How did my son get Asthma?
Q: My 5 years old son is suffering from cough and congestion for the last three months, which become worse when he plays. He sleeps well at night without cough or any other discomfort. The doctors treated it as a viral infection but in vain. Last month, the doctor detected wheezing and prescribed Asthalin, Budecort (nebuliser), Theophyline and Montair 5. But these medicines also proved futile. The doctor is now suspecting mild asthma. We don't have a family history of asthma. How did my son get asthma and how can it be treated?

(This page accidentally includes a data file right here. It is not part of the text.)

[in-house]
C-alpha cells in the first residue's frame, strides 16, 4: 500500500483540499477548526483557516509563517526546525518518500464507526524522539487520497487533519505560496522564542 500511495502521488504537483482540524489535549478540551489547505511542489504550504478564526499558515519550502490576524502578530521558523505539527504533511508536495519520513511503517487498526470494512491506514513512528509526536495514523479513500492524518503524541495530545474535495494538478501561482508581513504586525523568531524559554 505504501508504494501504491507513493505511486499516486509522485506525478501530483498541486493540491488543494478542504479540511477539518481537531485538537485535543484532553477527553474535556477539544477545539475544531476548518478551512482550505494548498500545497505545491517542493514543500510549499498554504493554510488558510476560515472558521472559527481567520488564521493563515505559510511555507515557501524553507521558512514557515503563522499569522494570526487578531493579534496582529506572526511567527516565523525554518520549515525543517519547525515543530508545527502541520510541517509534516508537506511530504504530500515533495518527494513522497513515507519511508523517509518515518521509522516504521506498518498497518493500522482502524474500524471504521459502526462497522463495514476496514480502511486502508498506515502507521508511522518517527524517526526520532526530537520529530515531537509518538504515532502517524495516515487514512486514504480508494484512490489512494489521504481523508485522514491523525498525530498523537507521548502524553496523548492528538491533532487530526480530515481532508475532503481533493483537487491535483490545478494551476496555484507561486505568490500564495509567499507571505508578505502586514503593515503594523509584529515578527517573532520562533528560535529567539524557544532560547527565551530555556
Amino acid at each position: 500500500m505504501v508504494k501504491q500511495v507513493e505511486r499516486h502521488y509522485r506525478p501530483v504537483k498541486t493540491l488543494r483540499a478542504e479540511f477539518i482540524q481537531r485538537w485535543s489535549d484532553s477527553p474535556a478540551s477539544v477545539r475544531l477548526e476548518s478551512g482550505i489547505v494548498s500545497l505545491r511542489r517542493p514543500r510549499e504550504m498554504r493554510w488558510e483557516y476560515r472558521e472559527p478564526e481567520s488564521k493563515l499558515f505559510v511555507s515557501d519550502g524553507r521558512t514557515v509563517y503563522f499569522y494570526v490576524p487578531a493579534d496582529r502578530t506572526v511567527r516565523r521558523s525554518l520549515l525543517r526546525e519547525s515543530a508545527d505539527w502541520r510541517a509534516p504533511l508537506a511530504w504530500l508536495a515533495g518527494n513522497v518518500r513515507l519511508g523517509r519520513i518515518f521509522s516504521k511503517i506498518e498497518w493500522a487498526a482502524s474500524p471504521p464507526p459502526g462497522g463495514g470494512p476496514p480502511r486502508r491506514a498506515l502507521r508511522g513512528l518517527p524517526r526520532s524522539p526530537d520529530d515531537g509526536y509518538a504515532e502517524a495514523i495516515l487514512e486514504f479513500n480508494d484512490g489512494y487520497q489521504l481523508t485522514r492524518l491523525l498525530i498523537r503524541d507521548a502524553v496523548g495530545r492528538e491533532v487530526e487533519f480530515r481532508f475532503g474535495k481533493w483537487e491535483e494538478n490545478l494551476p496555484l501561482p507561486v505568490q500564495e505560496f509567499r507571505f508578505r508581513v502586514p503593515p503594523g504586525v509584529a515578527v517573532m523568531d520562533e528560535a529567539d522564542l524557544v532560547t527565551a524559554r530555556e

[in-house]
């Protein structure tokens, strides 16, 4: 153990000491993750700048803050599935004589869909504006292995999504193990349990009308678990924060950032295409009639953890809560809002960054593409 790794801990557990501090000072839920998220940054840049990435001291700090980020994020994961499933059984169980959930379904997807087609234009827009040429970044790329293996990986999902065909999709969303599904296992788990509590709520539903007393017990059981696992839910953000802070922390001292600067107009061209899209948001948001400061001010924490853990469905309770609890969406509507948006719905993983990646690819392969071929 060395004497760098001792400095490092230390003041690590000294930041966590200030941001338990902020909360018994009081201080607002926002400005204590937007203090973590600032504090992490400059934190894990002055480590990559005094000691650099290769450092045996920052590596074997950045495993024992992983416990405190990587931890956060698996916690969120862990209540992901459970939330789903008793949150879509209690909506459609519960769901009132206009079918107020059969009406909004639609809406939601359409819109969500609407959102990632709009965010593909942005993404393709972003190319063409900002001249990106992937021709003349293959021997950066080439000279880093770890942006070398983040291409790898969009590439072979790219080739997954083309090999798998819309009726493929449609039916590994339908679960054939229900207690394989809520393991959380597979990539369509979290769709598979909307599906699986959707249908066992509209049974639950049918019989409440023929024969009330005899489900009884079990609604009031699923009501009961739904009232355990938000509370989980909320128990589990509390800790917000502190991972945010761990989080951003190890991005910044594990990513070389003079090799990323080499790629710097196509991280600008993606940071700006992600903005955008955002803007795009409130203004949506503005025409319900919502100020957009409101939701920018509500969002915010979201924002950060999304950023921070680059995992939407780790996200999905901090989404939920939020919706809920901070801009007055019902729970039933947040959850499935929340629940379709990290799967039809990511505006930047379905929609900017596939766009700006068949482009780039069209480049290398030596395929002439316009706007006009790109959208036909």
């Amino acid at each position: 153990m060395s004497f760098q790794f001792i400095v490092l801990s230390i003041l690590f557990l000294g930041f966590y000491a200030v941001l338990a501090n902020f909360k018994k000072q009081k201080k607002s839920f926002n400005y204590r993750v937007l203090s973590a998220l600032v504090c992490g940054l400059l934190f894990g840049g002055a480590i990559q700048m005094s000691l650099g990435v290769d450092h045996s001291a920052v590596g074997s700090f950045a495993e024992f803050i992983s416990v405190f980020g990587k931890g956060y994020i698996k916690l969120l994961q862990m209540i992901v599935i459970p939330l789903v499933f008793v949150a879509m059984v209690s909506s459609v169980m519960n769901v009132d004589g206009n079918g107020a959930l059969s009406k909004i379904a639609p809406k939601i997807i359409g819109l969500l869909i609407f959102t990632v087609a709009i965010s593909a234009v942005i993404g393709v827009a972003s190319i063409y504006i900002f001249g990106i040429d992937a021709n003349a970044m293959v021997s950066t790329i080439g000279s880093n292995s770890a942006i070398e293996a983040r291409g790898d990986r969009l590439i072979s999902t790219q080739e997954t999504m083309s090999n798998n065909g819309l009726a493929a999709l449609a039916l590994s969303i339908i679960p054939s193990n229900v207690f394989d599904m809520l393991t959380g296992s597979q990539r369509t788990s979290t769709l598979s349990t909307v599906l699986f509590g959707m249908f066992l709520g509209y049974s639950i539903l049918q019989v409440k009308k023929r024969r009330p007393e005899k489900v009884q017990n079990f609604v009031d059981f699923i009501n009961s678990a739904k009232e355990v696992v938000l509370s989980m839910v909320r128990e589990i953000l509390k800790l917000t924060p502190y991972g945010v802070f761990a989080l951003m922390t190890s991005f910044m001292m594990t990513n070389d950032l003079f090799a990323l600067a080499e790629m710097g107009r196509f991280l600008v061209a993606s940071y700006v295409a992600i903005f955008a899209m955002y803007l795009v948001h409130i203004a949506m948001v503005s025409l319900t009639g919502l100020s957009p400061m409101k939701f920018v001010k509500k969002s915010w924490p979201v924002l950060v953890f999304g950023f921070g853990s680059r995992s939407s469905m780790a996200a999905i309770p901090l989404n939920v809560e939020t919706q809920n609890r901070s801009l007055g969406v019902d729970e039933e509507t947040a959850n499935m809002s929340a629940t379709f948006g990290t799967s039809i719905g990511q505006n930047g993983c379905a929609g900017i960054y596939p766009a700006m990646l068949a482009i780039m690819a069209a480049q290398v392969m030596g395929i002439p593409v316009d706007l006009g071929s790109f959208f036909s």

A:Asthma may first develop at any age sometimes as just a cough or a wheeze, other times it may be caused by exercise or allergy. At times it is genetic and occurs in many family members. The onset of asthma is not uncommon in patients at any age following a viral infection of the respiratory tract. A child who wheezes after such an infection may develop asthma, which may persist for many years only to clear up spontaneously. No cause for this is known but young people with asthma should be treated until they grow out of it. In most cases, effective treatment in children can be given on a long-term basis. The disease should be monitored by responsible people to ensure compliance if the child has persisting asthma. This can be a serious disease if early recognition of relapse is not recognized and treated. Treatment would often require aerosol including steroids and the potential side effects must be considered. Sometimes asthma control in children requires anti-allergy management or special drugs such as cromalyn, which is more effective in children than in adults. A careful regulation of treatment might be required from a physician trained in pediatric and allergic management and this should follow national guidelines since in many areas step-by-step guidelines are available.